As far as i understand, to allow fast slew rate, as i tryed to explain, a internal capacitor need to be charged fast. And from what i've understood, with low power amp, the input bias is partially used to charge this capacitor. Graph in op amps datasheets showing "slew rate VS input level" can be found easily . There is different kind of curve, from really high ratio, to lower. But, i've seen this in datasheets of others brands. That's why i didn't telled much about this here, as the part that concerne me here is the ad8641.
But those parts are bipolar opamp, so maybe it is different for JFET design. There is too a other brand appnote telling "In op amps, power consumption is traded for noise and speed. In order to increase slew rate, the bias currents within the op amp are increased."
I've found too a op amp using two internal capacitor at different frequencies (still not a adi part).
That why i'm suspect it to be a general rule of how are charged this internal capacitor, when op amp are low powered, and that can be a important point to look at, for this specific low level of power current, this level of slew rate, this level of input, for this bandwith.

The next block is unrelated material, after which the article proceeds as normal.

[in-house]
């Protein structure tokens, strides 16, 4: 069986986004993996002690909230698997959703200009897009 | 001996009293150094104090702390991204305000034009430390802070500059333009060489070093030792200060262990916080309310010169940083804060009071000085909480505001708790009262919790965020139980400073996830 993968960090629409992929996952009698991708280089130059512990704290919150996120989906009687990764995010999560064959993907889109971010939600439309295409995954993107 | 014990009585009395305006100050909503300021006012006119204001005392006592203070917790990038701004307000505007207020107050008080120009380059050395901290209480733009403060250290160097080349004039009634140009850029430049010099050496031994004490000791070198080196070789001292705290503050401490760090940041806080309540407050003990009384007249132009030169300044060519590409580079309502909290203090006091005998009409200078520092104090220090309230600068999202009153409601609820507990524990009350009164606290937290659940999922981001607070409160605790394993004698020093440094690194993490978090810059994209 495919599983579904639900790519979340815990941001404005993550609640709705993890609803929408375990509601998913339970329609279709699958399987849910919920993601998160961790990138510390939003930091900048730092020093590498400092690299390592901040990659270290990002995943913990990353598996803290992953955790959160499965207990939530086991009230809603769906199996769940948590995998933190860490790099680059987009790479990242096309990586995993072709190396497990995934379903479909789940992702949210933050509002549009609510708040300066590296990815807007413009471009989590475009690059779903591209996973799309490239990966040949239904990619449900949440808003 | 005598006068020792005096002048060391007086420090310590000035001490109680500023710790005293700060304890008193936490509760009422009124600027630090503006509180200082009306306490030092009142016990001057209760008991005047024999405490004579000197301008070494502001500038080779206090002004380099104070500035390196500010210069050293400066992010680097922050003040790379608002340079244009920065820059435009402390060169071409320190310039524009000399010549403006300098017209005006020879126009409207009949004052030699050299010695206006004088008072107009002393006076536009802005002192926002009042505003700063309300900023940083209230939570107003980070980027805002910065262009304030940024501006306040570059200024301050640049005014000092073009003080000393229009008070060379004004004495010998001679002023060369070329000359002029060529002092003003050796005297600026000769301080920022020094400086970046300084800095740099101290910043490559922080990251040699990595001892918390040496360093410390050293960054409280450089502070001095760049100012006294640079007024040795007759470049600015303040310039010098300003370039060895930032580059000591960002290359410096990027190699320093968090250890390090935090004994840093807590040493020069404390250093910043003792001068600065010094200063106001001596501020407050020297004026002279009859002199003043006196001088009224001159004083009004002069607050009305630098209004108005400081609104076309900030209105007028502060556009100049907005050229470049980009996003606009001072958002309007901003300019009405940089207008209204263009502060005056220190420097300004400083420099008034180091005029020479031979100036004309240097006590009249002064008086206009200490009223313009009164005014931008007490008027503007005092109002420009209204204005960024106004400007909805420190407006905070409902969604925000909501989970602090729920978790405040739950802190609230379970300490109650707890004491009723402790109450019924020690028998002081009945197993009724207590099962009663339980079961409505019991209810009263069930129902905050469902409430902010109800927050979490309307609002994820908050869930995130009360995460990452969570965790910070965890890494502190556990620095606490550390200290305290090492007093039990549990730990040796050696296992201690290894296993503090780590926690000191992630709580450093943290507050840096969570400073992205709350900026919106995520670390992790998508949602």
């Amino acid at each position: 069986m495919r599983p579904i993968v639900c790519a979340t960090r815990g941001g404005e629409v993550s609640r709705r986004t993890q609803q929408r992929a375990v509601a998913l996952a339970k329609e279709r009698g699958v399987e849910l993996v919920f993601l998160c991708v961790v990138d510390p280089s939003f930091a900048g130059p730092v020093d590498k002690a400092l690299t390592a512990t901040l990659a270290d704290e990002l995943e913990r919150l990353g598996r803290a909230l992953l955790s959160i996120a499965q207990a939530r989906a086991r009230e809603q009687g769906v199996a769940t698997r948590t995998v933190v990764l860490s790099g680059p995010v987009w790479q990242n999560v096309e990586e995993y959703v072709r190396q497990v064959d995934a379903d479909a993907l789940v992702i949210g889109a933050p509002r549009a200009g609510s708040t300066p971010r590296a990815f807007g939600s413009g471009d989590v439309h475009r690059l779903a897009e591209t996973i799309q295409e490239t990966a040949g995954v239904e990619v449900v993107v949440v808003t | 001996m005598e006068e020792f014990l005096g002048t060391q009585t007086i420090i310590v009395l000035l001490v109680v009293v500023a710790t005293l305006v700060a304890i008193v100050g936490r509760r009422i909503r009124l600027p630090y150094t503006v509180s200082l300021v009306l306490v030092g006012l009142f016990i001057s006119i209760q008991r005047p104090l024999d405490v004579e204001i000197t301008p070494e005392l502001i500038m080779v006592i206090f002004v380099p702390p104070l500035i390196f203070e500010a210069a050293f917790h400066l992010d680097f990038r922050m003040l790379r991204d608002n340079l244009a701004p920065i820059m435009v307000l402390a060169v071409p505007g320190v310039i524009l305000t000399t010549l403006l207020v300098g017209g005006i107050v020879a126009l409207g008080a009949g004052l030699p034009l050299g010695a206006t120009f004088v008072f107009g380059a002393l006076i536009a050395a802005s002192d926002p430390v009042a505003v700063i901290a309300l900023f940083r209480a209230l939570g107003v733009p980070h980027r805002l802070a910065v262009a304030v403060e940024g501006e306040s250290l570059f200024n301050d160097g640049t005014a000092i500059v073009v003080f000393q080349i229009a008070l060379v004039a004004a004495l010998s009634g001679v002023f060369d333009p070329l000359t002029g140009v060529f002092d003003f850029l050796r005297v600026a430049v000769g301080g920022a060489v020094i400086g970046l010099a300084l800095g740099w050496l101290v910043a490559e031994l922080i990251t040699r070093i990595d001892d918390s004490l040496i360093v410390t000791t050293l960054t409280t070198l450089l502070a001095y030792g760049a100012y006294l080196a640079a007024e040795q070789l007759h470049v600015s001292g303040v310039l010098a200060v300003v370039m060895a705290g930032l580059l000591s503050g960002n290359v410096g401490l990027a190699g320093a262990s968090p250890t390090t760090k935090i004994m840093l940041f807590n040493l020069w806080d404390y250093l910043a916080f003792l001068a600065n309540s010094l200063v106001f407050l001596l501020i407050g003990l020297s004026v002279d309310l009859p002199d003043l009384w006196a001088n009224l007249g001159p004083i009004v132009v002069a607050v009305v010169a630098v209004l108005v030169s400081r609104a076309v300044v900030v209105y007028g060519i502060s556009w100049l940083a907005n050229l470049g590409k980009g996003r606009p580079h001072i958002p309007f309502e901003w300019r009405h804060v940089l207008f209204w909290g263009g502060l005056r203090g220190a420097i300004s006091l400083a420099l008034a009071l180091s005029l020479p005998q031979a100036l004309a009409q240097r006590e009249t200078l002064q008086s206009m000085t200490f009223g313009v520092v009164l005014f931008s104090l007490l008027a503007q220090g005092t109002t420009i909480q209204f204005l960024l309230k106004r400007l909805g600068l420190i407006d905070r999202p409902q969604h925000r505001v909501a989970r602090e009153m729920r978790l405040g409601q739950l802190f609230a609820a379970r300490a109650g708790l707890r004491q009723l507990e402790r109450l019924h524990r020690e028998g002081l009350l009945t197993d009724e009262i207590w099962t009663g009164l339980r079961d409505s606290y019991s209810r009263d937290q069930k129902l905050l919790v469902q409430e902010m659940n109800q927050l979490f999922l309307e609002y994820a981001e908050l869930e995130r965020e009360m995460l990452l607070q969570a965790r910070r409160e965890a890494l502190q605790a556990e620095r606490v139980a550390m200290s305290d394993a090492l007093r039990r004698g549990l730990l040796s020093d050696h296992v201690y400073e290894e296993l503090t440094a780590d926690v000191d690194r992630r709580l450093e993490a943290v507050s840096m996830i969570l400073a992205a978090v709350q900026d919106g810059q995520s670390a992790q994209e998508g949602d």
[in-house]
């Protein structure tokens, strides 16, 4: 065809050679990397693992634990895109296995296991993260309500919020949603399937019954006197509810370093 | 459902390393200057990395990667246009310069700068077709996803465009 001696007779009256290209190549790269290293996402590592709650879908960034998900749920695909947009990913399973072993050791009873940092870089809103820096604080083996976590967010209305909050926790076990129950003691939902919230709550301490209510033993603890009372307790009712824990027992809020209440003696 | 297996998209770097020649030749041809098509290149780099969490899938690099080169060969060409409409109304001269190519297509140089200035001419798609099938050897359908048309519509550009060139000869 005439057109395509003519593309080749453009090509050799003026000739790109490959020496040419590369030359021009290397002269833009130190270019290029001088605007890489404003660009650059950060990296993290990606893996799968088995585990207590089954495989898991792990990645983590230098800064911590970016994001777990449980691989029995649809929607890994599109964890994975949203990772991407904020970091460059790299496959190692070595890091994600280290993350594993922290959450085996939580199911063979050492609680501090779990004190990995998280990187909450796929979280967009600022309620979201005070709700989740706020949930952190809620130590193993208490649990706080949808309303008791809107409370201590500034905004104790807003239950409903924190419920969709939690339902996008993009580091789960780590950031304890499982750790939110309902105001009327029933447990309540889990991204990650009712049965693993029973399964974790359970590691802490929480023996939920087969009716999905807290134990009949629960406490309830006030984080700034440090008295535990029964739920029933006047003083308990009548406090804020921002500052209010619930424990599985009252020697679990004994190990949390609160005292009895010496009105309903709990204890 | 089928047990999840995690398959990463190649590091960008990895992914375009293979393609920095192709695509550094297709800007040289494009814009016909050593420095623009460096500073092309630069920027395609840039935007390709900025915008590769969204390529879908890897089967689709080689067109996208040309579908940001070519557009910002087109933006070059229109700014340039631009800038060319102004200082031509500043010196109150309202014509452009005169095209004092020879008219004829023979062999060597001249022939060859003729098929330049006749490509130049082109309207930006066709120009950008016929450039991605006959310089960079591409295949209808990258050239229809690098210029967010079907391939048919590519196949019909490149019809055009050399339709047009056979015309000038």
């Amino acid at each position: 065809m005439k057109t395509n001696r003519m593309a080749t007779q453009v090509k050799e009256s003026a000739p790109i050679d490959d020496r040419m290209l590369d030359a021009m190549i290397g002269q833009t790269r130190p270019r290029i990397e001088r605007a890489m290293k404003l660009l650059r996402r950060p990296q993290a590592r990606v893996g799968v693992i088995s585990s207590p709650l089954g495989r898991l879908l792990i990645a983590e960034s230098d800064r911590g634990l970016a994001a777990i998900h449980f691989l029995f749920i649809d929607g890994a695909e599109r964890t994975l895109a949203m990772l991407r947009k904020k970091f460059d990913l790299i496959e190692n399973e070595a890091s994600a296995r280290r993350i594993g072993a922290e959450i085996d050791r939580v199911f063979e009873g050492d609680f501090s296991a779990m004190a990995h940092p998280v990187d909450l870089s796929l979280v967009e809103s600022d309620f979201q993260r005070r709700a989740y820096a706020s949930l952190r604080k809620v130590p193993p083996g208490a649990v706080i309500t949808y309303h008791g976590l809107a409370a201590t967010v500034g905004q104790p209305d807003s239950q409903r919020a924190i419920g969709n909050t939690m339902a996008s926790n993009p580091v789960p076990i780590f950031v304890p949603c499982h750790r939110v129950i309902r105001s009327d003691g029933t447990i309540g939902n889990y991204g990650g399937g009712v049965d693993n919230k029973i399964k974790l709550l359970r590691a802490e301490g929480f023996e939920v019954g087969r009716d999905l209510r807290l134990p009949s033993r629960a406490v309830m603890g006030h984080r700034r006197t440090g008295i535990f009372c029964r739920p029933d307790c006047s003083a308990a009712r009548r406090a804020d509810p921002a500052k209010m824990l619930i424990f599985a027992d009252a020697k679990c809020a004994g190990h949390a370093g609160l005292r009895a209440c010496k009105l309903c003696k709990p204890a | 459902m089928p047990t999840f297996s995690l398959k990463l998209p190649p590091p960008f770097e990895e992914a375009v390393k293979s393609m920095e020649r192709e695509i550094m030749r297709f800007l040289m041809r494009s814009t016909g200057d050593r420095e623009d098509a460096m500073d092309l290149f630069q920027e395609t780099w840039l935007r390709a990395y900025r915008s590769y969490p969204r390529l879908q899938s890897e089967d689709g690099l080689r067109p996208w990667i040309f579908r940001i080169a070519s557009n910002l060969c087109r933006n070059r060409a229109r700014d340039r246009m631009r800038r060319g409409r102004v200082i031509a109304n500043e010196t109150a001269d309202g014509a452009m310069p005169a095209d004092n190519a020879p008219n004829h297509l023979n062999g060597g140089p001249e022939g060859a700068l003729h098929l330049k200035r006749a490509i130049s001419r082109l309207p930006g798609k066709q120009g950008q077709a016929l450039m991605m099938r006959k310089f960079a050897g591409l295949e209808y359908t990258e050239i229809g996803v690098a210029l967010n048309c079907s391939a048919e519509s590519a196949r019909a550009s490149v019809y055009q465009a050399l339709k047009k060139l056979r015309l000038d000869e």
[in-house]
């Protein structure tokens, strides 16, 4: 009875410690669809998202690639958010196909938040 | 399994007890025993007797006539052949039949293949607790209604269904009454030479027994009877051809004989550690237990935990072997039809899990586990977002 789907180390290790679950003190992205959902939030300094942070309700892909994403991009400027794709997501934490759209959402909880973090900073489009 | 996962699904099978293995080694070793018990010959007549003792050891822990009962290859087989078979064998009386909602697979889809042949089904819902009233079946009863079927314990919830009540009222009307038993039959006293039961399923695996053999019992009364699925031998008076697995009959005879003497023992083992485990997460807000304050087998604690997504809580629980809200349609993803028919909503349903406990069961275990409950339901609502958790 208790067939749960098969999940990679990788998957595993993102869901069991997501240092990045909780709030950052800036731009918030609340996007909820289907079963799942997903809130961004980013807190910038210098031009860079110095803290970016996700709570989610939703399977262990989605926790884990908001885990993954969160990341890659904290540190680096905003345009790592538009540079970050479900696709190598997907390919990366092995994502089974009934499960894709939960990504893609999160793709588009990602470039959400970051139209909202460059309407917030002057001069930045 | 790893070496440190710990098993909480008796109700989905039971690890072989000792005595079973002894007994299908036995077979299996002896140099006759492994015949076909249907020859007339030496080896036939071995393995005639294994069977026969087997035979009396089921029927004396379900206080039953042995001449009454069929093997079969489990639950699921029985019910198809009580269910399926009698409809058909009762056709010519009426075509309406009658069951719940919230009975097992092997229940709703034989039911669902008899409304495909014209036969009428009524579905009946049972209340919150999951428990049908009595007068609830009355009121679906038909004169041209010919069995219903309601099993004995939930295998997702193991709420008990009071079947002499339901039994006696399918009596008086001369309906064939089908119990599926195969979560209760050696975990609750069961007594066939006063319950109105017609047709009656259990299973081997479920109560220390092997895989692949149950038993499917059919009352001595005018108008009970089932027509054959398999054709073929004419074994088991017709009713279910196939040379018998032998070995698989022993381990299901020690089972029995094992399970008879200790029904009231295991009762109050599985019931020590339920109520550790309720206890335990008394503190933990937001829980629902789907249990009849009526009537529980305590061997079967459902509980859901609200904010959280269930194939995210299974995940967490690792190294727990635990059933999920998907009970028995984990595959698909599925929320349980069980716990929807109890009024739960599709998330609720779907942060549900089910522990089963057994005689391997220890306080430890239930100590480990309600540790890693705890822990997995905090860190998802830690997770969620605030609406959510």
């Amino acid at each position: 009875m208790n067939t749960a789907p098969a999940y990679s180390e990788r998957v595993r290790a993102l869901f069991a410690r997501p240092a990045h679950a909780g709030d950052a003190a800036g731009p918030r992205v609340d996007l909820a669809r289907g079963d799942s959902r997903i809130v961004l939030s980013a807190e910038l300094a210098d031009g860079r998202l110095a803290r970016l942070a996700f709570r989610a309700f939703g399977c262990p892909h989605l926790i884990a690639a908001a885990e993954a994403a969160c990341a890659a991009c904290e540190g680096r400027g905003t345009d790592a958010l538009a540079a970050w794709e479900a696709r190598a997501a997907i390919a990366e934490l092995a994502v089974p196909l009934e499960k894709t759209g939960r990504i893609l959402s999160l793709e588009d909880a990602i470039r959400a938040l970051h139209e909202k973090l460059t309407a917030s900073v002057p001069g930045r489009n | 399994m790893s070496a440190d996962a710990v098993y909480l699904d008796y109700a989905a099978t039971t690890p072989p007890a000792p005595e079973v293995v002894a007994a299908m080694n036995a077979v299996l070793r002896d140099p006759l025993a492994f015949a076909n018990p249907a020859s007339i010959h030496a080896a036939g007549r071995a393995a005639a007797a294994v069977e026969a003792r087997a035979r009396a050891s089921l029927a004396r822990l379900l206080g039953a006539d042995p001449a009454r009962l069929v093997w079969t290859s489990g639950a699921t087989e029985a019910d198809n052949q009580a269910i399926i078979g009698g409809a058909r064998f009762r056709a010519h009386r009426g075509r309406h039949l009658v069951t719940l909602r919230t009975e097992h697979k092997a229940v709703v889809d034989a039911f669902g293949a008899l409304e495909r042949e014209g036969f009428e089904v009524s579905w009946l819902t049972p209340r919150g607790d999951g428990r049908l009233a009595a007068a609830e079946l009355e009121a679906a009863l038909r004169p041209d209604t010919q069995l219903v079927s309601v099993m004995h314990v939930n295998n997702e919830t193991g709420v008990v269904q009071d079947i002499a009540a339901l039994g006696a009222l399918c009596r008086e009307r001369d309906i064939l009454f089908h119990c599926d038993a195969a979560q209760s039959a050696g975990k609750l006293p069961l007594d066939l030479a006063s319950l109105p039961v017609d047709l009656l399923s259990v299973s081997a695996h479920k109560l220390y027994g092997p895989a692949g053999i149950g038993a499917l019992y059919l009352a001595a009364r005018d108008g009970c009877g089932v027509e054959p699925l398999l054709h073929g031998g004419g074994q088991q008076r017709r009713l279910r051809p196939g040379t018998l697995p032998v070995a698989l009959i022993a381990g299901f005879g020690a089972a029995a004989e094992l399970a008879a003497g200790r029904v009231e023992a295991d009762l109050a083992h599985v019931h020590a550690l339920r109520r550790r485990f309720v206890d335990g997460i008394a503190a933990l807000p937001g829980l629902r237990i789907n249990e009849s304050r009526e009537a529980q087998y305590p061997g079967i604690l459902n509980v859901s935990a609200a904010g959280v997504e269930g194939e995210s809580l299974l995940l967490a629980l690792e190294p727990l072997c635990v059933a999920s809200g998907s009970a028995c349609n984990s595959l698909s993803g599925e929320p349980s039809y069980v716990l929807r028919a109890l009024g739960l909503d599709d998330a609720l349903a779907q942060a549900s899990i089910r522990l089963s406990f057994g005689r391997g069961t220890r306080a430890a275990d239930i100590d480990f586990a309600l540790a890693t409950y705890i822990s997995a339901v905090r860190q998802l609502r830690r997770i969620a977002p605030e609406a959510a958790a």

I know i only need only around 0.3v/us for 2V output at 10khz. As my input level is around 2-3Vpp, It could seem to have a large margin with the 3v/us of the ad8641. But it's at 10 time lower than input level of the ad8641. And, for a other op amp of the same power current, there's graph showing a ratio around 1;10 between input level and slew rate (at gain -1 and power if +/-15v).
I'm expecting to be wrong, it seems to depend on how is charged the internal capacitor(s)...
I've found another reference :
6.1 Design of CMOS opamp
"The Slew Rate is generaly determinated by the maximum current available to charge or discharge a capacitance. Normally,slew rate is not limited by the output,but by the current soutcing/sinkiing capability of the first stage" So biasing input should help ? (but so need to go for ac coupled...)
Another reference found in a datasheet:
"Some FET input amplifiers exhibit the peculiar to the inverting input pins and output pins. Other behavior of having a larger slew rate when presented network components, such as input termination with smaller input voltage steps and slower edge resistors, should be placed close to the rates due to a change in bias conditions in the input gain-setting resistors. " (not so easy to understand english for me)
Thanks for help
The current that charges the compensation capacitor usually comes from the output of the first or second stage, not the input. This is why you can have a FET input opamp that still has very high speed, even though the input current is very small. The use of the term 'bias current' may be a source of confusion, as it may refer to a FET gate current/BJT base current or a source/emitter current. The model you describe is not actually something that most engineers bother with during day to day working, as the opamps are mostly treated as 'black box' components. Operating within the guaranteed behaviour in terms of slew, phase margin and input bias currents is critical, but I rarely bother with what's going on inside.